More Tenant Actions Going to the Dogs, Lawyers Say
Vernon, who has been practicing landlord-tenant law since 1982, shortly after graduating from Benjamin N. Cardozo School of Law, took his first pet cases in the mid-1980s. He also credited "advances in medicine showing that the animal can be medically helpful."
Vernon pointed to another factor behind the shift, as well—the changing nature of New York real estate.
Incentives to Evict
The rise of emotional support animal claims has taken place against a backdrop of sweeping change in the New York rental market. In 1994, the state Legislature authorized luxury deregulation, which deregulates apartments if the legal monthly rent exceeds a specified cap, currently $2,500. In addition to normal annual and vacancy increases, landlords can raise the legal rent of an apartment by adding part of the cost of renovations to the rent.
The practical effect of luxury deregulation has been that in areas with high market rents, including the majority of Manhattan, a landlord can virtually always deregulate an apartment upon vacancy.
"It created tremendous incentive" to evict tenants for any reason, Vernon said.
While impossible to prove that the increase in pet litigation can be blamed on luxury deregulation, Vernon, Tarnofsky and Copeland all said that real estate interests played a role.
"It is rarely about the little dog or the little cat," Tarnofsky said. "It's usually about the rent-regulated apartment."
As discrimination claims over support animals have become more common, they've also become easier to win, thanks to a series of legal developments.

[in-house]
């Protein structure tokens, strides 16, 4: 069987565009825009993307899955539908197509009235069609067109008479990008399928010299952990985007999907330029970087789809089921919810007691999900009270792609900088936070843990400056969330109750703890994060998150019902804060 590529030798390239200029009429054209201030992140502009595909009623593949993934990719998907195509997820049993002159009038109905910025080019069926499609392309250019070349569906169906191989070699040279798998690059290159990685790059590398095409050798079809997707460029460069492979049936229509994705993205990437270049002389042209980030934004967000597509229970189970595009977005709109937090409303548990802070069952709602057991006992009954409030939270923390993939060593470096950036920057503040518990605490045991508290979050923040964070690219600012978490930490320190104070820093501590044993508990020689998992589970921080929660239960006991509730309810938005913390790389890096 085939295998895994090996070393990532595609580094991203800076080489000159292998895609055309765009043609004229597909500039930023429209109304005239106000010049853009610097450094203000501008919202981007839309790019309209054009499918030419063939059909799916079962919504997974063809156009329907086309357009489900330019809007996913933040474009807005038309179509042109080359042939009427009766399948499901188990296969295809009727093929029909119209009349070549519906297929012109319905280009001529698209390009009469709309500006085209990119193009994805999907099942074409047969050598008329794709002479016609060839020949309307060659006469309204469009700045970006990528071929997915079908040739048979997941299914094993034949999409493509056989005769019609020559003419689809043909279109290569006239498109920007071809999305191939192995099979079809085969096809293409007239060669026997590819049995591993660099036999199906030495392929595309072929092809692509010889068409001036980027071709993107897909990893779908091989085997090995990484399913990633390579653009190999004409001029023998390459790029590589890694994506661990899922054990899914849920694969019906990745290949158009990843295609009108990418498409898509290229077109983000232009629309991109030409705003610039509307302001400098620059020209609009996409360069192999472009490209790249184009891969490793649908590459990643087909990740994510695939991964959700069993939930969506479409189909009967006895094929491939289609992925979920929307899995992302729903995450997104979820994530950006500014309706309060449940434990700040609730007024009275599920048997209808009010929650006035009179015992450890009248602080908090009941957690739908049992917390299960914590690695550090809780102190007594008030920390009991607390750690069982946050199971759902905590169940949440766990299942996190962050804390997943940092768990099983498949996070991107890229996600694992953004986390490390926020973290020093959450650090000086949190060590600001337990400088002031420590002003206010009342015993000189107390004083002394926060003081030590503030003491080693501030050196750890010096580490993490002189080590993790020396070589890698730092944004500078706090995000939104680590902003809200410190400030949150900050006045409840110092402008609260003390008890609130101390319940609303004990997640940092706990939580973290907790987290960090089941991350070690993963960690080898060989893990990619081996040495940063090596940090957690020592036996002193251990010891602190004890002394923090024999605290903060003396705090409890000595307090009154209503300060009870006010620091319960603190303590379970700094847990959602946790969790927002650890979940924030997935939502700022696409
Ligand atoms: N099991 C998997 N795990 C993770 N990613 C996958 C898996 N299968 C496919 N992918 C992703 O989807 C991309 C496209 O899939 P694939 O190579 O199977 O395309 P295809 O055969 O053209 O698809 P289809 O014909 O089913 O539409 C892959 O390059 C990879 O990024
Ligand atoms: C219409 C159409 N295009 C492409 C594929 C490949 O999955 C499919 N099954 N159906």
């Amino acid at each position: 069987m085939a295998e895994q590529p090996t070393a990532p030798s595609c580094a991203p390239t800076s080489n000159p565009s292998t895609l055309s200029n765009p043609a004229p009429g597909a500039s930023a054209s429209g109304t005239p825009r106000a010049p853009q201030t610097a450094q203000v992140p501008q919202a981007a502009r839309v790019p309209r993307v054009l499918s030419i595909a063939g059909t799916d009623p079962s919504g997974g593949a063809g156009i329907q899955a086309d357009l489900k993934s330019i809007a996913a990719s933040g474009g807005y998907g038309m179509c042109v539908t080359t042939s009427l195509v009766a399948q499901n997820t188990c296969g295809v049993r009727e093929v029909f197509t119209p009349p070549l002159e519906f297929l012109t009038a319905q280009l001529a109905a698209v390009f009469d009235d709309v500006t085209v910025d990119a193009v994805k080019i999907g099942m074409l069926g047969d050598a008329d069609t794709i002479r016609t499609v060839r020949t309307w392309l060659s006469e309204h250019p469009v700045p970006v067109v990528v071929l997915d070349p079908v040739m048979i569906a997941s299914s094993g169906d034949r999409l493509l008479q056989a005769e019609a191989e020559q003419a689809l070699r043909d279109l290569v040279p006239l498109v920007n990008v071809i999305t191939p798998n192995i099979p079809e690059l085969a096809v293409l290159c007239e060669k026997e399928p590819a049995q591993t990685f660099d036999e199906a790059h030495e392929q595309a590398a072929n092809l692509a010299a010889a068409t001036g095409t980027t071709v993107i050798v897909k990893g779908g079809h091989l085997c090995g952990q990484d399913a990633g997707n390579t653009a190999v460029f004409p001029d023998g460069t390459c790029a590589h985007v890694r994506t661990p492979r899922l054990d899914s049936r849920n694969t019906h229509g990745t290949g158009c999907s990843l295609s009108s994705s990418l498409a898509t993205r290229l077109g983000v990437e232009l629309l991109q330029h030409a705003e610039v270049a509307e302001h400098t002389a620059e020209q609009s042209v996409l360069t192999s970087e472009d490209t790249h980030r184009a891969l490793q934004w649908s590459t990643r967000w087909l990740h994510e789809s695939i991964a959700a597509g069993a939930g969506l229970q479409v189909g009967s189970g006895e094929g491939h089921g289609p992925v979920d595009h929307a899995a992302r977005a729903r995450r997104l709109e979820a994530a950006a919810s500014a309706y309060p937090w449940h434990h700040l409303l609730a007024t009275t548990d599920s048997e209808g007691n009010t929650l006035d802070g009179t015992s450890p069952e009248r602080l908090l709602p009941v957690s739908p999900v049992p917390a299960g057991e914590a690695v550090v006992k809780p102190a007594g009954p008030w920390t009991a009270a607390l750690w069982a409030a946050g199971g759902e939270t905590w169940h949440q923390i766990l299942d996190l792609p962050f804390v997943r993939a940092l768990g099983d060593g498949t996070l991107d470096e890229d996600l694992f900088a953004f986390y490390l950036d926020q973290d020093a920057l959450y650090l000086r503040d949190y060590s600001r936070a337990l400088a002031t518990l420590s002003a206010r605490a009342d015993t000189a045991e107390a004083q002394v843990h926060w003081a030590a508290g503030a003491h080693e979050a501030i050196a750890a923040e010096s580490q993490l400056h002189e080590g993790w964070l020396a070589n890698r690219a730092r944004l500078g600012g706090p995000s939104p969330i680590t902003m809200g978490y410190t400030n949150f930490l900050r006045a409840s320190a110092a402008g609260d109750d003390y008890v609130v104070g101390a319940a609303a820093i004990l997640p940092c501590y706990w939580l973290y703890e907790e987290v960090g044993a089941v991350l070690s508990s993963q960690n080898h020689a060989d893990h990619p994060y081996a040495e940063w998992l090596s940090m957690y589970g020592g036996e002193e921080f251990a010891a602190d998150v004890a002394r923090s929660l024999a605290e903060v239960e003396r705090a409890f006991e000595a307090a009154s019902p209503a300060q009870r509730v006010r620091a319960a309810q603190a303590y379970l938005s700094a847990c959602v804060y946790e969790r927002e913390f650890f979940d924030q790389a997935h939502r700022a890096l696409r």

At the very beginning of his career, Vernon said,"cases were just very, very different…. The disability laws were not nearly as advanced, nor were people nearly as savvy about the medical benefits that companion animals could have."
In 1983, the city's administrative code created the "90-day rule," the single strongest line of defense for New Yorkers with pets. The ruled states that if a tenant has a pet "openly and notoriously" for 90 days, with the landlord's knowledge and the landlord does not bring an action, the landlord waives any right to enforce a no-pet policy.
At first, the rule didn't help tenants much. It was easy for an absentee landlord to say that it had no knowledge of the pet. That changed in 2001, when the Appellate Division, First Department ruled in Seward Park v. Cohen, 287 A.D.2d 157, that the knowledge of a landlord's agents—the super, the doorman, the rent collector—can be imputed to the landlord.